Gasparilla Island, FL - Beach renourishment moving along – Never mind the occasional pink water

Beach renourishment is almost complete in the Historic District area, with only a few odds and ends to tie up for a few days. Work on the south end is scheduled to begin this weekend.

Our source at the U.S. Army Corps of Engineers in Jacksonville, Public Affairs Specialist Jim Yocum, explained it more thoroughly.

“We anticipate that the beach fill on the northern part of the project will be finished by the end of this week,” he said on Wednesday, “though the contractor will still be doing some tilling starting next week and lasting for a few days. We expect the beach fill in the south to start this weekend.”

Yocum said that even though they expect the fill to be done in the north zone this week, the contractor will start taking apart the pipeline in that area, and beachgoers should be aware that there will be equipment and pipe moving around during that demobilization.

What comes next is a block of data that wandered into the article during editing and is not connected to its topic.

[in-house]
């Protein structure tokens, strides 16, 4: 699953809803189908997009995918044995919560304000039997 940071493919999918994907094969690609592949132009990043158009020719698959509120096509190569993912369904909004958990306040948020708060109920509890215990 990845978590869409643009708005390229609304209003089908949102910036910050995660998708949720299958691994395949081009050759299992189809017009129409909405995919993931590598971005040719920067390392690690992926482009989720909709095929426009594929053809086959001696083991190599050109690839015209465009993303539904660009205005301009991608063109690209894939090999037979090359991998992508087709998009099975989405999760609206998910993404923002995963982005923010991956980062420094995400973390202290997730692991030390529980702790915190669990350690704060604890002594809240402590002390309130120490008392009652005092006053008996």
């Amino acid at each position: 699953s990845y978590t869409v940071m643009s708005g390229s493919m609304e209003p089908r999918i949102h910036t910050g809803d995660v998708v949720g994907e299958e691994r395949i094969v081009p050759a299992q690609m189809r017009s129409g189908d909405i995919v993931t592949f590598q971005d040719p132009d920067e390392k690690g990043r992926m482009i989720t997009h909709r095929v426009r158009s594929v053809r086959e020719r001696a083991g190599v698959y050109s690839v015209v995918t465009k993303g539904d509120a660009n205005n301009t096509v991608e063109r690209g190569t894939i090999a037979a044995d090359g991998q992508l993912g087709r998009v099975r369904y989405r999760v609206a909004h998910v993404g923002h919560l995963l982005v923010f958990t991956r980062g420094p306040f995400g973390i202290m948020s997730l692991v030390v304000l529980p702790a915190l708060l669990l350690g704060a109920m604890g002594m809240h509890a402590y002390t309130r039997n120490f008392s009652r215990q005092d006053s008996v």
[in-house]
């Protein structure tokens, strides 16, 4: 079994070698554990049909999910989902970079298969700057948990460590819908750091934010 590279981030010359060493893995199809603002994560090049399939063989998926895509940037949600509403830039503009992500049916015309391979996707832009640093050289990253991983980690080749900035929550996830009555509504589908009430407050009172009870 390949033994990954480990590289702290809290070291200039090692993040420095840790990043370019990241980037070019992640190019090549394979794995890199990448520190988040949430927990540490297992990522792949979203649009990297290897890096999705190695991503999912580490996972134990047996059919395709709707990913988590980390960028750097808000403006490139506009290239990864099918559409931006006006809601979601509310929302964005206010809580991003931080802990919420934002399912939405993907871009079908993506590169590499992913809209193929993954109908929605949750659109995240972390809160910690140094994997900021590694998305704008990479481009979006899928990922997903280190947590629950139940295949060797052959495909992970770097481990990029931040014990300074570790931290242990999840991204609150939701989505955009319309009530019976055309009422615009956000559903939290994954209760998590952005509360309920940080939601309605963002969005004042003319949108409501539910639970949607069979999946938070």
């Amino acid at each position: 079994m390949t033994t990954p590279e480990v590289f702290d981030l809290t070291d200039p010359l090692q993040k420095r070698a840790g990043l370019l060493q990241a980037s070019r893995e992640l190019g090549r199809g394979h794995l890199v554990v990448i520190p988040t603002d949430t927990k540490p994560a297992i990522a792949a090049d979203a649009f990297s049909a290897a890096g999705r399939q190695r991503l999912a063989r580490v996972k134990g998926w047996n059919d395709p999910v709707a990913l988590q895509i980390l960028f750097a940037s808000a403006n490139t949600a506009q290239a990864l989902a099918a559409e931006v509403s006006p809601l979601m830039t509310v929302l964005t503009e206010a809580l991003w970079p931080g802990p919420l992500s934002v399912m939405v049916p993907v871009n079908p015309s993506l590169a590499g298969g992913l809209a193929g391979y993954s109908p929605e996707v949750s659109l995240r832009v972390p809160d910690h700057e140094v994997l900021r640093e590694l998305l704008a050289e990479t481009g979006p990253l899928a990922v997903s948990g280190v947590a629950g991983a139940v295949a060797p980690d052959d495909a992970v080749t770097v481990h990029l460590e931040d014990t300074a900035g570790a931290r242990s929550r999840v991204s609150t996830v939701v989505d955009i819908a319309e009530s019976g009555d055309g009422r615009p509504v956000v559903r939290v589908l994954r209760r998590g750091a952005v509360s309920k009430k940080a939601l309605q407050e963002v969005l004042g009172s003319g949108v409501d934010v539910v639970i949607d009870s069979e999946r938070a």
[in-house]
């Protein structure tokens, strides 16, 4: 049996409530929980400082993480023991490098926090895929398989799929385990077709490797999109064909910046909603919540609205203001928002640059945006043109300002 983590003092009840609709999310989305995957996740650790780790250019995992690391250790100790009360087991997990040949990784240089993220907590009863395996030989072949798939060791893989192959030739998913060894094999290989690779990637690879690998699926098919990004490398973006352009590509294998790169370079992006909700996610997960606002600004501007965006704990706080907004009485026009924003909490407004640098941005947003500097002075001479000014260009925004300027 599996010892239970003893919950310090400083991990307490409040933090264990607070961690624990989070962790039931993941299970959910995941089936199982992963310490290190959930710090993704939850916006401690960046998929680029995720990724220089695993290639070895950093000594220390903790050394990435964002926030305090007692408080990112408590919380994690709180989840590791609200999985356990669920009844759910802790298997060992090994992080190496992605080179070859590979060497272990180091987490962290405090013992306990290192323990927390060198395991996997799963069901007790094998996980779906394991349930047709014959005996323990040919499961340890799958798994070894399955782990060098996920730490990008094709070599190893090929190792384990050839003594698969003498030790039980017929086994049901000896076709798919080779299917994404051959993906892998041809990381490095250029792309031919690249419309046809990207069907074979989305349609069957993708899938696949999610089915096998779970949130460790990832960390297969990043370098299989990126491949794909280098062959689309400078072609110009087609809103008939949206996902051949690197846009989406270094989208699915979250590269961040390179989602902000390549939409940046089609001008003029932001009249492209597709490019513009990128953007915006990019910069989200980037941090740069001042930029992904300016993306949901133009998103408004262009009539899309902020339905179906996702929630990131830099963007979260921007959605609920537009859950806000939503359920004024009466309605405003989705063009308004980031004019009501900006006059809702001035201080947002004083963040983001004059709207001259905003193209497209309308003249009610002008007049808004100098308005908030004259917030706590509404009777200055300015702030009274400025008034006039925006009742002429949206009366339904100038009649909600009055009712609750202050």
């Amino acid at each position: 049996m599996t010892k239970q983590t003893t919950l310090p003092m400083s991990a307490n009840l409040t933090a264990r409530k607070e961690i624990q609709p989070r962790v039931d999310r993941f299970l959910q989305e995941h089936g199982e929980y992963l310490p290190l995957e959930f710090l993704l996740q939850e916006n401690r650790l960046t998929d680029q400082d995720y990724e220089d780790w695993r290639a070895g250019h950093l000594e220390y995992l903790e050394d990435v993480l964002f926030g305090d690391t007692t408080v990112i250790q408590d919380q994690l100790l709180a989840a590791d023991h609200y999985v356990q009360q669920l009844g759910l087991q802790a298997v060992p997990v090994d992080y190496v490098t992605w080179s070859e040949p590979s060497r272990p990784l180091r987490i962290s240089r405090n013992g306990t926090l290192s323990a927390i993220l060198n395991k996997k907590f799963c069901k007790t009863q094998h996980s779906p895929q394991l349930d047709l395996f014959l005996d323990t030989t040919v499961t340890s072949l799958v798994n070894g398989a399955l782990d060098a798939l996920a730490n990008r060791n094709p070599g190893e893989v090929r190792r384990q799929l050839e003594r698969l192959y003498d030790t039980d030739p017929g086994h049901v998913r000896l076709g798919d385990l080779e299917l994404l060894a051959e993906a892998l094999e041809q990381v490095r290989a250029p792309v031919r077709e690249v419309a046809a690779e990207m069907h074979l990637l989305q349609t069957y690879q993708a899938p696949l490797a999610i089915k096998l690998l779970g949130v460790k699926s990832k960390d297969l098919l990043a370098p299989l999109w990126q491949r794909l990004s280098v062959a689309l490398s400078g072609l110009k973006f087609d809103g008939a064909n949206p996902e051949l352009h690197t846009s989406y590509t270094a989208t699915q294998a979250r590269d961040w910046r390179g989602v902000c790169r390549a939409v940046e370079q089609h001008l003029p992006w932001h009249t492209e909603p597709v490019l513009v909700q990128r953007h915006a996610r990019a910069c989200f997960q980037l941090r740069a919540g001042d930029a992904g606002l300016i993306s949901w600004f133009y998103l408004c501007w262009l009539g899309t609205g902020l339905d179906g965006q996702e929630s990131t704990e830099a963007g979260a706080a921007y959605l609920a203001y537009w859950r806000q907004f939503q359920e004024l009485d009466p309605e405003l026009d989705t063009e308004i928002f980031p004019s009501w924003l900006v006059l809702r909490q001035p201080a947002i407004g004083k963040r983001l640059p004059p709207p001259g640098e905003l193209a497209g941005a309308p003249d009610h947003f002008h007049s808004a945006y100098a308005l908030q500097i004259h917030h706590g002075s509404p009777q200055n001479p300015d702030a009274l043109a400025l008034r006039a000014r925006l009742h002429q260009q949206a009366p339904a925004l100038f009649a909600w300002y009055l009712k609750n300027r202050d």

In answer to a question many have had about why the pipe was spewing pink water earlier this week, Yocum said, “The nontoxic dye is used at start-up to make sure there are no leaks in the pipeline. The contractor used it again this past weekend as a precaution when they were alerted to a pressure change in the pipe. They only flush water through the pipe when the dye is used, not sand. When they do that, it should only last for a few minutes.”

Yocum also readdressed the concern many have regarding sea turtle nesting season going on right now. The project is running 24 hours a day, with bright lights set up on the beach, but he assured us that the project is being watched closely from an ecological standpoint.

“We have a state-licensed and approved turtle monitor who is relocating any turtle nests within the construction footprint, and that person clears the work area each morning before the contractor starts working. We don’t foresee major impacts on wildlife due to construction,” he said. “As for the potential problem of turtles being sucked into the pipe, the engineering team assures me that they are using a cutter dredge that does not harm the turtles in the water. There is no suction on the cutter dredge.”

Yocum said the cutterhead dredge is a large drill-like head that drills into the ground and sucks up the material, so the turtles are not present where the dredge is operating (buried in the sand).

See Boca Beacon article . . .